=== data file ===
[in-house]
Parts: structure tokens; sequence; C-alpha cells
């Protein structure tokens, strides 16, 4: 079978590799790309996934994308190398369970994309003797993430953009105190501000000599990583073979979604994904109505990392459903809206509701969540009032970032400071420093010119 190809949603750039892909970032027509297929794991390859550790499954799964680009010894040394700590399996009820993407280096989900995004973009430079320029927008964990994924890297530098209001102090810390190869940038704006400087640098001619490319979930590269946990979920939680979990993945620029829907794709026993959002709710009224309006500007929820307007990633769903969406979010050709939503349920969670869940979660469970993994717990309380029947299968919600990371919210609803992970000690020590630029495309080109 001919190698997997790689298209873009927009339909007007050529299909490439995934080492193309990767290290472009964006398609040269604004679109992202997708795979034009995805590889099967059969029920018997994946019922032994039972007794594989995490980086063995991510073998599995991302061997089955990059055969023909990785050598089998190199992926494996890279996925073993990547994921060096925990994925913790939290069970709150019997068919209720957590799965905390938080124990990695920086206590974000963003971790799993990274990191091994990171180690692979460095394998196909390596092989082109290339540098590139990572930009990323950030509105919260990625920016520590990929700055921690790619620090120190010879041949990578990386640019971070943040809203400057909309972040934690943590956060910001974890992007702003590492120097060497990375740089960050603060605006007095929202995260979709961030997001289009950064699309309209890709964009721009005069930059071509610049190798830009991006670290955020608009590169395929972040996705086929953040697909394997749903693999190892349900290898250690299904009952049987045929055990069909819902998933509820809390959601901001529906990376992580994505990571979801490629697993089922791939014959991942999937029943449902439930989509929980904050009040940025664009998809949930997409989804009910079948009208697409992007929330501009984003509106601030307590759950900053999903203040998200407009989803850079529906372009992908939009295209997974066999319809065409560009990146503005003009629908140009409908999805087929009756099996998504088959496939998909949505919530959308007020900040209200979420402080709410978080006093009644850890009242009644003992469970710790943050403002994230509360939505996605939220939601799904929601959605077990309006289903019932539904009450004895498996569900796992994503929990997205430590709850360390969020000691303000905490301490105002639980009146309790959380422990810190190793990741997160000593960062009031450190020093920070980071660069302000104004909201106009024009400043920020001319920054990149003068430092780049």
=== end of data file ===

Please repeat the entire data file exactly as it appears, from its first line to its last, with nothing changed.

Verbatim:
[in-house]
Parts: structure tokens; sequence; C-alpha cells
């Protein structure tokens, strides 16, 4: 079978590799790309996934994308190398369970994309003797993430953009105190501000000599990583073979979604994904109505990392459903809206509701969540009032970032400071420093010119 190809949603750039892909970032027509297929794991390859550790499954799964680009010894040394700590399996009820993407280096989900995004973009430079320029927008964990994924890297530098209001102090810390190869940038704006400087640098001619490319979930590269946990979920939680979990993945620029829907794709026993959002709710009224309006500007929820307007990633769903969406979010050709939503349920969670869940979660469970993994717990309380029947299968919600990371919210609803992970000690020590630029495309080109 001919190698997997790689298209873009927009339909007007050529299909490439995934080492193309990767290290472009964006398609040269604004679109992202997708795979034009995805590889099967059969029920018997994946019922032994039972007794594989995490980086063995991510073998599995991302061997089955990059055969023909990785050598089998190199992926494996890279996925073993990547994921060096925990994925913790939290069970709150019997068919209720957590799965905390938080124990990695920086206590974000963003971790799993990274990191091994990171180690692979460095394998196909390596092989082109290339540098590139990572930009990323950030509105919260990625920016520590990929700055921690790619620090120190010879041949990578990386640019971070943040809203400057909309972040934690943590956060910001974890992007702003590492120097060497990375740089960050603060605006007095929202995260979709961030997001289009950064699309309209890709964009721009005069930059071509610049190798830009991006670290955020608009590169395929972040996705086929953040697909394997749903693999190892349900290898250690299904009952049987045929055990069909819902998933509820809390959601901001529906990376992580994505990571979801490629697993089922791939014959991942999937029943449902439930989509929980904050009040940025664009998809949930997409989804009910079948009208697409992007929330501009984003509106601030307590759950900053999903203040998200407009989803850079529906372009992908939009295209997974066999319809065409560009990146503005003009629908140009409908999805087929009756099996998504088959496939998909949505919530959308007020900040209200979420402080709410978080006093009644850890009242009644003992469970710790943050403002994230509360939505996605939220939601799904929601959605077990309006289903019932539904009450004895498996569900796992994503929990997205430590709850360390969020000691303000905490301490105002639980009146309790959380422990810190190793990741997160000593960062009031450190020093920070980071660069302000104004909201106009024009400043920020001319920054990149003068430092780049």